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Automation of the Morris water-maze test requires robust tracking, flexible zone design, good experiment management and a selection of specialist results

ANY-maze provides all these features and more. Use the tabs below to learn more about using ANY-maze with the Morris water-maze.

We've included some videos of real water-maze tests, so you can see the system in action, as well as details on recommended equipment, such as suitable cameras, and a list of results that are especially useful in this test.

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Tracking in the water-maze poses a unique set of challenges including reflections from the water, instances when the animal dives and the wide variation in conditions under which the test is performed.

The video on the right shows ANY-maze tracking an animal in a black maze in very low light. Note the reflection in the top-right, which, while not severe, is very similar in shape and colour to the rat. Despite these challenges, ANY-maze tracks without errors.

Starting tests

Another common requirement in the water-maze is for tracking to start as soon as the animal is placed in the maze. In ANY-maze this can be achieved using the auto-start option, which automatically begins the test as soon as the experimenter leaves the camera’s view – as demonstrated in this video.

In some cases this may not be fast enough – for example, if the experimenter has to walk around the apparatus in order to leave the camera’s view – in which case you can use an ANY-maze remote start switch, to begin the test the instant the animal enters the water.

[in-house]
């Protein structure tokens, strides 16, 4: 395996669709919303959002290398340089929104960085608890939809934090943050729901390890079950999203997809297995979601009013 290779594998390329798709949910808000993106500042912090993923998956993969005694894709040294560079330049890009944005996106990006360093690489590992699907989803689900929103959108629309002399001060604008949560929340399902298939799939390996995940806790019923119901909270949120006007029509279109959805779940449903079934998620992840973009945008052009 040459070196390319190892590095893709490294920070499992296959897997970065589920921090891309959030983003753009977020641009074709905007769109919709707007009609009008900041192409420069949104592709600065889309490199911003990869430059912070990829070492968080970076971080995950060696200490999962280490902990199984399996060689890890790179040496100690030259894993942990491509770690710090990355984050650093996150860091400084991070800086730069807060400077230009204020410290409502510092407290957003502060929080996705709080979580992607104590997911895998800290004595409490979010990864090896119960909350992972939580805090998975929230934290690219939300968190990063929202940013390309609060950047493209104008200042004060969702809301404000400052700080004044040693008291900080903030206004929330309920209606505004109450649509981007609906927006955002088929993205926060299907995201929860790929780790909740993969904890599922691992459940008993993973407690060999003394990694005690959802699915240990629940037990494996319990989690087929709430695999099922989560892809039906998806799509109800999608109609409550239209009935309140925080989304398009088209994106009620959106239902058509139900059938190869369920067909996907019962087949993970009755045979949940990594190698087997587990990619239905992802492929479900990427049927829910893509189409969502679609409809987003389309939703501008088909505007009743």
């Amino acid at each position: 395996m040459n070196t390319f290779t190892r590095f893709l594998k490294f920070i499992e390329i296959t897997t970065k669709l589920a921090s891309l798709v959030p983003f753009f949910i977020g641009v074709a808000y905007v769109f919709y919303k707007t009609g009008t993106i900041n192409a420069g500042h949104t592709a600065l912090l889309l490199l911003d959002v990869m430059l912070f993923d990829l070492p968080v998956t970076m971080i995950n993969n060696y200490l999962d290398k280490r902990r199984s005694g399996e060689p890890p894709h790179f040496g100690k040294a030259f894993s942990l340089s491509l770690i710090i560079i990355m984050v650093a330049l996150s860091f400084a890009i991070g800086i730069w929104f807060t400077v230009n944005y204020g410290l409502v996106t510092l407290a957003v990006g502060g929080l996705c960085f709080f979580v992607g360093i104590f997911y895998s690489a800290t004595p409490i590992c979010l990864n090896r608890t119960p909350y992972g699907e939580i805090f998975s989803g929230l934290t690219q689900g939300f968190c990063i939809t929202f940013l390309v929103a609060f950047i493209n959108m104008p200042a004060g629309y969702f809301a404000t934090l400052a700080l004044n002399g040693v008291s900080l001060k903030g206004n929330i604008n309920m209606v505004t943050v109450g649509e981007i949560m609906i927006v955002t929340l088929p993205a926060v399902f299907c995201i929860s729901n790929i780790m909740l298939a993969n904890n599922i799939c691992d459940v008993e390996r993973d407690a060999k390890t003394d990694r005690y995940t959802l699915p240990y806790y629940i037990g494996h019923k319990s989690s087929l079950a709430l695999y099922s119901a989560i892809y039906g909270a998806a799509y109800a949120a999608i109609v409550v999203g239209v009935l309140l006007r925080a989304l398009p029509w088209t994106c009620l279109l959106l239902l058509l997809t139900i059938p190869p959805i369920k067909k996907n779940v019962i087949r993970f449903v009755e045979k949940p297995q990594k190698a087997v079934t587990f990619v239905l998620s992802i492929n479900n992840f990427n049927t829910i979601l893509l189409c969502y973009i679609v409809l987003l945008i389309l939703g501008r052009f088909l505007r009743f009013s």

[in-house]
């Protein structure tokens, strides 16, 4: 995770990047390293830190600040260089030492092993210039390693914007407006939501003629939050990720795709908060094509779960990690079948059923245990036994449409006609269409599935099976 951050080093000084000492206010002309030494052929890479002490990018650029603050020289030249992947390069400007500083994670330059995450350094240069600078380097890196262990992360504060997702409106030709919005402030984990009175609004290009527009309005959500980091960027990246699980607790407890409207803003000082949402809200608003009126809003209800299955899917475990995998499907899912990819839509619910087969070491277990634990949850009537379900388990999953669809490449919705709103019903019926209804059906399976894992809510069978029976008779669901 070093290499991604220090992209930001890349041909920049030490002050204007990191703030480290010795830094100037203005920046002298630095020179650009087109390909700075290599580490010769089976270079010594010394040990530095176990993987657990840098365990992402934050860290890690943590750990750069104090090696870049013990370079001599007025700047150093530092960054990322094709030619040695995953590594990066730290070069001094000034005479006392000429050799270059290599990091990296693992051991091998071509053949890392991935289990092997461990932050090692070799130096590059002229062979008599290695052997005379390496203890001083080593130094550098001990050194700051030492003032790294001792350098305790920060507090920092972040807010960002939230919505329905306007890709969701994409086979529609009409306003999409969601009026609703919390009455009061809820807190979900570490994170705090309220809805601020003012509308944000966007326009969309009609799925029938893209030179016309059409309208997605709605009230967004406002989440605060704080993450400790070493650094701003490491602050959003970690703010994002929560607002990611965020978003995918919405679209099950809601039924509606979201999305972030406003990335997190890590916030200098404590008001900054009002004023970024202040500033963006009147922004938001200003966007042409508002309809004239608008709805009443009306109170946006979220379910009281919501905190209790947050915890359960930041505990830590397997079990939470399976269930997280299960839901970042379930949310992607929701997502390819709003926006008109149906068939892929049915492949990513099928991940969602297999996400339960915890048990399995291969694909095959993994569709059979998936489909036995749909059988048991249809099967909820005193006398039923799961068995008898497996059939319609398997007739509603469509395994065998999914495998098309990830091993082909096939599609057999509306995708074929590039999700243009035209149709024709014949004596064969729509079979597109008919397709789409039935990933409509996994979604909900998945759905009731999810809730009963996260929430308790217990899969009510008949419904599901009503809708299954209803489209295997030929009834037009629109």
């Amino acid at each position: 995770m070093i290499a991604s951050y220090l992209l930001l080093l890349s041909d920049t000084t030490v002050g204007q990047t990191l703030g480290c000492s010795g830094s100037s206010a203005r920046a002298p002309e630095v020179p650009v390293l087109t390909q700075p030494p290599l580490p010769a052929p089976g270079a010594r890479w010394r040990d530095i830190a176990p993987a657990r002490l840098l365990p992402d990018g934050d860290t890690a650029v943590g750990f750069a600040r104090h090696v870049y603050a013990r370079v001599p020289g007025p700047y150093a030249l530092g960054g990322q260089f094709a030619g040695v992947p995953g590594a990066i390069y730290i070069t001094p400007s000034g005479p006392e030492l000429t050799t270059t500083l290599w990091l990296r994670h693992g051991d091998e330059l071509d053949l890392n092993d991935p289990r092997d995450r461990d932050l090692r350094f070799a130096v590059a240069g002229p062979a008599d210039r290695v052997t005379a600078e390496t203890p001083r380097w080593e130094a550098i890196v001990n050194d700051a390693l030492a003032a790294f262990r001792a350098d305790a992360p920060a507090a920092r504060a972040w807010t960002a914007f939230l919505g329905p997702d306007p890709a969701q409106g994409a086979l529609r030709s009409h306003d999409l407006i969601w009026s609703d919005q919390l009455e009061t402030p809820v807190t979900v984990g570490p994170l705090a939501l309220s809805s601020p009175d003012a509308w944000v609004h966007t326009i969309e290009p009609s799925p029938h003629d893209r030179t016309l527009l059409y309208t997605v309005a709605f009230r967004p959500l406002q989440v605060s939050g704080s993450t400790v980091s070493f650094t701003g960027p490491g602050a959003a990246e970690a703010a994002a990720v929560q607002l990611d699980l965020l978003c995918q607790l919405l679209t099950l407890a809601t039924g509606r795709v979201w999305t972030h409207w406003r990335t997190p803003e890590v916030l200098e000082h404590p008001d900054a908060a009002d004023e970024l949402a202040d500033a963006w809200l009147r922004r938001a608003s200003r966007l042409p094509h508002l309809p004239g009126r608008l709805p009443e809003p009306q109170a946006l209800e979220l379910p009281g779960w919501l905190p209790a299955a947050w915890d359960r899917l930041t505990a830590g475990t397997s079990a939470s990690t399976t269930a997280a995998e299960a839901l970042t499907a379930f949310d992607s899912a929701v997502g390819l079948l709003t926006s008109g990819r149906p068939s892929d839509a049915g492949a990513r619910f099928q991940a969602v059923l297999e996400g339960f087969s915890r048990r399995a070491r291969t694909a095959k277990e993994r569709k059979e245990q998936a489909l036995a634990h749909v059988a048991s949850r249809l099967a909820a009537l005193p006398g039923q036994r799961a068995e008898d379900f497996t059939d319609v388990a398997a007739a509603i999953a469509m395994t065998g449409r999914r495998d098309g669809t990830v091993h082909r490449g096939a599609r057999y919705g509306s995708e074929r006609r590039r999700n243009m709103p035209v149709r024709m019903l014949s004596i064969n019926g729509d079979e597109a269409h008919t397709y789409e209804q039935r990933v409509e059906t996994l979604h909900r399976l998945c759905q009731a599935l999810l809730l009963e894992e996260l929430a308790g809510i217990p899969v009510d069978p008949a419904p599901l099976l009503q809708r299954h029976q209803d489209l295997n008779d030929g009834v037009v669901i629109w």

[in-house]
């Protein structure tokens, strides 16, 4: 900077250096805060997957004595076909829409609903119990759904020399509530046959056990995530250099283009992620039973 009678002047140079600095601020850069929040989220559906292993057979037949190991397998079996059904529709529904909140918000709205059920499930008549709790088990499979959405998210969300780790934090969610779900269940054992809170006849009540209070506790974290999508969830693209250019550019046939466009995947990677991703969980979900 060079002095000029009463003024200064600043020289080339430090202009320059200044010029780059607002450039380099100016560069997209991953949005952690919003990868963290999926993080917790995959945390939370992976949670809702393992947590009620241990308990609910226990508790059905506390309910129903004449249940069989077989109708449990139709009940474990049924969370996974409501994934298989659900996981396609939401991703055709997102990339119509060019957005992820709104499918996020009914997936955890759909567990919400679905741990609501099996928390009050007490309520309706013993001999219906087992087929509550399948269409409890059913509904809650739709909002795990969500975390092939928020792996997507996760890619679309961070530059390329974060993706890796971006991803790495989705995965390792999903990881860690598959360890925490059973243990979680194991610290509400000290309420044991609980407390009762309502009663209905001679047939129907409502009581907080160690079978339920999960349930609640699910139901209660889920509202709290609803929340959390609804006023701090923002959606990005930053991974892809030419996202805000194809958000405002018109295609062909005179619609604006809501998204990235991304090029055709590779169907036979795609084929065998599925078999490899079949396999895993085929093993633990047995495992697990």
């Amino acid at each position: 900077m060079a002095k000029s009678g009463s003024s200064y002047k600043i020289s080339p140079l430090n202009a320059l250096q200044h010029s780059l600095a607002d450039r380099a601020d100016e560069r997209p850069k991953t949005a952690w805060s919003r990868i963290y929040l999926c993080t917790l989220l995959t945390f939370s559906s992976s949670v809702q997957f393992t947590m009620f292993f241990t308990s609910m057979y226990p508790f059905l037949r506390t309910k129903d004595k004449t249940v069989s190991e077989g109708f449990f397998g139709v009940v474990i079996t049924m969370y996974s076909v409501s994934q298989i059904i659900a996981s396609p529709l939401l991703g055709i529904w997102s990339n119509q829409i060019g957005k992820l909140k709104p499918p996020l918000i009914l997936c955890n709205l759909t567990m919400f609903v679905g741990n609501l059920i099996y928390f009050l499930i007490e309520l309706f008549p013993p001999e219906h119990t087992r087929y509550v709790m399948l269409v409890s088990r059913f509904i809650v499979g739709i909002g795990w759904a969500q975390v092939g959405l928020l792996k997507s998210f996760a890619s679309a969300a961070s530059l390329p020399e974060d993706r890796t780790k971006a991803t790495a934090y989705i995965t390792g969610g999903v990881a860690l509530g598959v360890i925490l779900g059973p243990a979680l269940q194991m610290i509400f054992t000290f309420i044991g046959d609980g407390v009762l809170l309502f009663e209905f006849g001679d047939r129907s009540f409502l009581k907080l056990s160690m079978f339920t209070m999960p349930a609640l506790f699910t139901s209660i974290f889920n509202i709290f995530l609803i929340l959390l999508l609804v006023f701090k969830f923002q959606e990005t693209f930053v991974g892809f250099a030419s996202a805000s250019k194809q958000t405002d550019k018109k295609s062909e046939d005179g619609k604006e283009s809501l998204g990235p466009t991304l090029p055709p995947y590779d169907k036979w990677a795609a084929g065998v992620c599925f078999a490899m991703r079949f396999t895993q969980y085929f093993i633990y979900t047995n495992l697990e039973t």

Moveable zones

The water-maze usually includes an escape platform, but this is often placed in a different location for each animal. In ANY-maze it’s easy to create moveable zones together with a list of the different locations they can adopt – see the image in the right.

Once the platform zone is set up, you just have to tell ANY-maze where it will be located for each animal and the software does the rest – automatically taking the location into consideration when determining test end, calculating results, etc.

Moveable zones picture

Dividing the experiment into stages

Water-maze experiments are almost always divided into different stages, for example a training stage and a probe stage. ANY-maze allows you to specify the experiment design so it is aware of the different stages and the trials within them.

This means that while running the tests ANY-maze can automatically assess such things as training criteria, and it also helps when analysing results, as you can easily perform comparisons between different groups in different stages and/or trials.

Dividing the experiment into stages picture

Track plots and heat maps

Track plots and heat maps provide excellent tools for visualising the animals’ search strategies in the water-maze. Track plots can be colour coded, for example, by time segment, and can include markers to indicate where specific events occurred.

Heat maps can show data for an individual test, but can also show mean data for groups of animals – which can be very useful for visually comparing the groups’ performance in probe trials.

Both formats can easily be copied and pasted into presentations or saved in high resolution for publication.

Track plots and heat maps picture

Nothing’s set in stone

In ANY-maze almost everything defined in the protocol can be altered before, during or even after an experiment has been performed.

For example, you might perform a water-maze experiment without including a Thigmotaxis zone – but this wouldn’t prevent you from adding one afterwards. ANY-maze would simply re-analyse the tracking data and almost instantly report the results for the new zone – watch the video to see this in action.